"We feel like, at least from a physical standpoint, when they walk into this building, there's 100% attention on each individual," Saleh said.

In 2019, the Jets had a league-high 28 players on injured reserve, per Spotrac. It was more of the same in 2020 -- 36 cases on injured reserve, tied for fifth.

A chief of staff. Yes, that's an actual title in the team directory and it belongs to Steve Scarnecchia, who was hired as Saleh's right-hand man.

Scarnecchia, the son of former New England Patriots offensive line coach Dante Scarnecchia, will lessen the load for Saleh by handling administrative jobs such as meeting and practice schedules. He could be an invaluable resource for Saleh, a first-time head coach on any level. Scarnecchia held a similar position the past six years with the Atlanta Falcons.

The Jets also hired game-management specialist Matt Burke, an Ivy League-educated former NFL assistant who becomes their version of Ernie Adams. Ernie Adams? He was the longtime confidant and football savant under Patriots coach Bill Belichick, who relied on Adams during games.

This isn't a new role for the Jets -- Matt Sheldon had the job under Gase -- but they're treating it differently. Gase never wanted to publicize Sheldon; Saleh was transparent, explaining the different ways in which Burke can help.

Burke, who works closely with the analytics department, meets with Saleh to discuss possible in-game situations. Saleh tells him what he'd do; Burke responds by sharing the "book" choice, based on recent data. This allows them to formulate a plan.

During the season, Burke will meet with the coaching staff to analyze specific scenarios, allowing the coaches to work them into the practice script. On game day, Burke will be in the booth, communicating with Saleh as game- and clock-management issues develop.

"He's a tremendous asset," Saleh said of Burke, 45, who had a similar job with the Tennessee Titans several years ago.

Two new turf fields at the facility. Cosmetic changes count, too.

New power structure. Saleh's hiring in January coincided with the decision to revert to the traditional organizational setup, with the coach reporting to the GM, who reports to ownership.

The Jets got away from that structure in 2015, when owner Woody Johnson tried to appease all parties during the clumsy hiring of GM Mike Maccagnan and coach Todd Bowles, virtual strangers. He put them on the same level of the food chain, having them report directly to him. And that's the way it stayed for the next six, turmoil-filled seasons, through more hirings, firings and Johnson's temporary departure.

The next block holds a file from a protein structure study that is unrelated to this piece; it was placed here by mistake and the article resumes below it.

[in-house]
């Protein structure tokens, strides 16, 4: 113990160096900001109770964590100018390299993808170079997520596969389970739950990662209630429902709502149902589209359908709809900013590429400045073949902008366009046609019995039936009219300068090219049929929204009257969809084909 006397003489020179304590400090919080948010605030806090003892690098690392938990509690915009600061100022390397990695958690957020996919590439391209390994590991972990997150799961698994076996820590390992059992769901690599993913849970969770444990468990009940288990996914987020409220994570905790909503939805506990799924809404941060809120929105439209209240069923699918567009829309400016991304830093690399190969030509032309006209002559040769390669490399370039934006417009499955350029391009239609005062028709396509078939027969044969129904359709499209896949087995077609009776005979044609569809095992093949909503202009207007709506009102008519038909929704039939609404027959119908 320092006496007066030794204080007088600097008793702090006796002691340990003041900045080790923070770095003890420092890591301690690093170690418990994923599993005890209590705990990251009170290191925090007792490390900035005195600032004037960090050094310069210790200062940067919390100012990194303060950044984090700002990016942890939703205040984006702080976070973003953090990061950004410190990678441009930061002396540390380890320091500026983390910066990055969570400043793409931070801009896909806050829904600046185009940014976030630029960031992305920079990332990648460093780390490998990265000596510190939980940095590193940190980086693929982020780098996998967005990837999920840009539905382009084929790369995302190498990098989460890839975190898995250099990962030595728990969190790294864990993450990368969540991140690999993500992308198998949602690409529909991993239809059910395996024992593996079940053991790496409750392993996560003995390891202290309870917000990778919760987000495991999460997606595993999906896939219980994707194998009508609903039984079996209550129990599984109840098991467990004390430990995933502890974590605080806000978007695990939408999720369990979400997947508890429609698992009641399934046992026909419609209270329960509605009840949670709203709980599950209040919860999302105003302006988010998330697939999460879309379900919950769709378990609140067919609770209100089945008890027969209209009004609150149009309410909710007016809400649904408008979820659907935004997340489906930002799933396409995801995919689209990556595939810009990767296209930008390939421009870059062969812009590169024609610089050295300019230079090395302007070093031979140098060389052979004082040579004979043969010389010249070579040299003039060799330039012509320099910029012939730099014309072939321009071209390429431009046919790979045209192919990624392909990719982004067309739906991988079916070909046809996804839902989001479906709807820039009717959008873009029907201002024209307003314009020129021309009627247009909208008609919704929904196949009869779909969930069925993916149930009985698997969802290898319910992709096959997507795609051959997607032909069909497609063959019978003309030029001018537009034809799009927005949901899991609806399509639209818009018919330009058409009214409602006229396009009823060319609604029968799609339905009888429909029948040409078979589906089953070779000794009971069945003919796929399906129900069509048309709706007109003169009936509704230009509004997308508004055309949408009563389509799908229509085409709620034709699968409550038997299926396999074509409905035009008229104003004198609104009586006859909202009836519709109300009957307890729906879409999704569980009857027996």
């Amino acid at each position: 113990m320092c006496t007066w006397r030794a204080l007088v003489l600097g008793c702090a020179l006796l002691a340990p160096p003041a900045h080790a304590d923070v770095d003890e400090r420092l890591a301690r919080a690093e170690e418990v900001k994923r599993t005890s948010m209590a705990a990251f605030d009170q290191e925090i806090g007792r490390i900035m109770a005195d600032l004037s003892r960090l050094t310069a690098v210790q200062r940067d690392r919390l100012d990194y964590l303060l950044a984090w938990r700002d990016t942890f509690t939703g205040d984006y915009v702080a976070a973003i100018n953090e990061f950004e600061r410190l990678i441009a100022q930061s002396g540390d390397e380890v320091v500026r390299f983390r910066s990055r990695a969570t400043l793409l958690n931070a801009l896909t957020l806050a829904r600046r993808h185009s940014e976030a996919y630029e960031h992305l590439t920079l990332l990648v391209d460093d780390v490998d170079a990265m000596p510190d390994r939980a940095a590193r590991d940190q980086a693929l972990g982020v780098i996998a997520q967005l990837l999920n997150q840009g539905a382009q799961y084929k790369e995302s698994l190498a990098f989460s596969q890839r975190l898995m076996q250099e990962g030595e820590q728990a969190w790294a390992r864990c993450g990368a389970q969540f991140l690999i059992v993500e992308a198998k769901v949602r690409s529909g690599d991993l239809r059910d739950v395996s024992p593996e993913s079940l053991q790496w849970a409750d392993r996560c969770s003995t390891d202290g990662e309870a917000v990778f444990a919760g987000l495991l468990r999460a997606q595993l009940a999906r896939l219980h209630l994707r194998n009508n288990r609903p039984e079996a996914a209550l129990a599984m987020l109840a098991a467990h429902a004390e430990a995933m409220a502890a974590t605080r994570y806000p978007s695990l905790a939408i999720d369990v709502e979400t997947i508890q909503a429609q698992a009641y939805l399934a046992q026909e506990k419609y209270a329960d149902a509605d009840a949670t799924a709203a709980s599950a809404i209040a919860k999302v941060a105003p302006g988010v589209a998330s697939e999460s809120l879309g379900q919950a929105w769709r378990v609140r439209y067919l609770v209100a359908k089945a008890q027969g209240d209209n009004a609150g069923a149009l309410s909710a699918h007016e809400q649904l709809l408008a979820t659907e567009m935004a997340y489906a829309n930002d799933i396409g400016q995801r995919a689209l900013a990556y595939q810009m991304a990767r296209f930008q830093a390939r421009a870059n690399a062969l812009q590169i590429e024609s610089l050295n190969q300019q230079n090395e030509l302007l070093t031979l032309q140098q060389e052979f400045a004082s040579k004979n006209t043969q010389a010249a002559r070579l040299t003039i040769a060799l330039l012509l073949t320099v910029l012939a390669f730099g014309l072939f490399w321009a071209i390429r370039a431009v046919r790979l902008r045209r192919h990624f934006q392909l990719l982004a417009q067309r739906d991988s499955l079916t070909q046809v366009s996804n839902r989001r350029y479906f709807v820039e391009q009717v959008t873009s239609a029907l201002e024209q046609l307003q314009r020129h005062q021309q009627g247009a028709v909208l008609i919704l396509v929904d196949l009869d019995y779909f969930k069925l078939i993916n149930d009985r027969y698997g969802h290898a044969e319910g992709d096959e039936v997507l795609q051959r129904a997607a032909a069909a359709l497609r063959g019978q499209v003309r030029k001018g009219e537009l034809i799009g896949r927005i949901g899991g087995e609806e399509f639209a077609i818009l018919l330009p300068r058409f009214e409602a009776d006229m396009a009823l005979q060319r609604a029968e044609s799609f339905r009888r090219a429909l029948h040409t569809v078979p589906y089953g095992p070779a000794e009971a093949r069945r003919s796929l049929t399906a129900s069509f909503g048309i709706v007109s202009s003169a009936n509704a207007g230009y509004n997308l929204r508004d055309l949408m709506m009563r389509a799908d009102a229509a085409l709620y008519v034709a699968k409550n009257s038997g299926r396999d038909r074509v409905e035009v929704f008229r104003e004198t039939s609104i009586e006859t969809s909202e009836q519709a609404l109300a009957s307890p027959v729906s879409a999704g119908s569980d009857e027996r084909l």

While Douglas and Saleh downplayed the structure, saying they will collaborate regardless of boundaries, it eliminates gray area and sends a symbolic message Douglas is in charge.

A new old owner. After three years as the U.S. ambassador to the United Kingdom, Johnson is back as the Jets' chairman. He didn't miss any high points during his time across the pond. In four seasons with younger brother Christopher Johnson running the team, the Jets went 18-46, tied with the New York Giants for the league's worst record.

Woody Johnson isn't new to the New York sports landscape -- he purchased the team in 2000 -- but he's new to the players. Safety Marcus Maye, drafted in 2017, is the only holdover from Woody 1.0, which is remarkable in itself. Since returning in January, Johnson has been visible at the facility, notably during the draft. He has been tweeting up a storm, but has yet to speak with the media.

Johnson left behind a mess in 2017, a roster gutted to the point where the Jets were accused of tanking. Four years later, they're still rebuilding, but this time feels different.